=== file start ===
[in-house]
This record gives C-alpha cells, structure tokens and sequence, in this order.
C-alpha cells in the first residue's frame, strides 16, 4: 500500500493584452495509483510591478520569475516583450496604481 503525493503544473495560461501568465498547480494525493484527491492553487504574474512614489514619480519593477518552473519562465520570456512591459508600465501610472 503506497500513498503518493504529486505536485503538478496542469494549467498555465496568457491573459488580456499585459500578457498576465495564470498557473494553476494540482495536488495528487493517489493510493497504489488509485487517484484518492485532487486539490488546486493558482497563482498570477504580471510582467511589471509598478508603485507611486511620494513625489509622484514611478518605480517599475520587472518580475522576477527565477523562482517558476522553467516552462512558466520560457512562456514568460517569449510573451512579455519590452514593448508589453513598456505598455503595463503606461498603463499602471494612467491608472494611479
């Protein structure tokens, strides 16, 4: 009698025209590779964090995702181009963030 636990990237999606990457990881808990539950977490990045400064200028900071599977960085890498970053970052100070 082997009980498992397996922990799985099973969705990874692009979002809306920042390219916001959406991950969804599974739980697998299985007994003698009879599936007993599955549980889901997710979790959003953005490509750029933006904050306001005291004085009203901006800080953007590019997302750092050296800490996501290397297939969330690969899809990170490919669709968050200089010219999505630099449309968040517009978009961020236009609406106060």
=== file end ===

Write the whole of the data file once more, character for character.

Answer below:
[in-house]
This record gives C-alpha cells, structure tokens and sequence, in this order.
C-alpha cells in the first residue's frame, strides 16, 4: 500500500493584452495509483510591478520569475516583450496604481 503525493503544473495560461501568465498547480494525493484527491492553487504574474512614489514619480519593477518552473519562465520570456512591459508600465501610472 503506497500513498503518493504529486505536485503538478496542469494549467498555465496568457491573459488580456499585459500578457498576465495564470498557473494553476494540482495536488495528487493517489493510493497504489488509485487517484484518492485532487486539490488546486493558482497563482498570477504580471510582467511589471509598478508603485507611486511620494513625489509622484514611478518605480517599475520587472518580475522576477527565477523562482517558476522553467516552462512558466520560457512562456514568460517569449510573451512579455519590452514593448508589453513598456505598455503595463503606461498603463499602471494612467491608472494611479
């Protein structure tokens, strides 16, 4: 009698025209590779964090995702181009963030 636990990237999606990457990881808990539950977490990045400064200028900071599977960085890498970053970052100070 082997009980498992397996922990799985099973969705990874692009979002809306920042390219916001959406991950969804599974739980697998299985007994003698009879599936007993599955549980889901997710979790959003953005490509750029933006904050306001005291004085009203901006800080953007590019997302750092050296800490996501290397297939969330690969899809990170490919669709968050200089010219999505630099449309968040517009978009961020236009609406106060």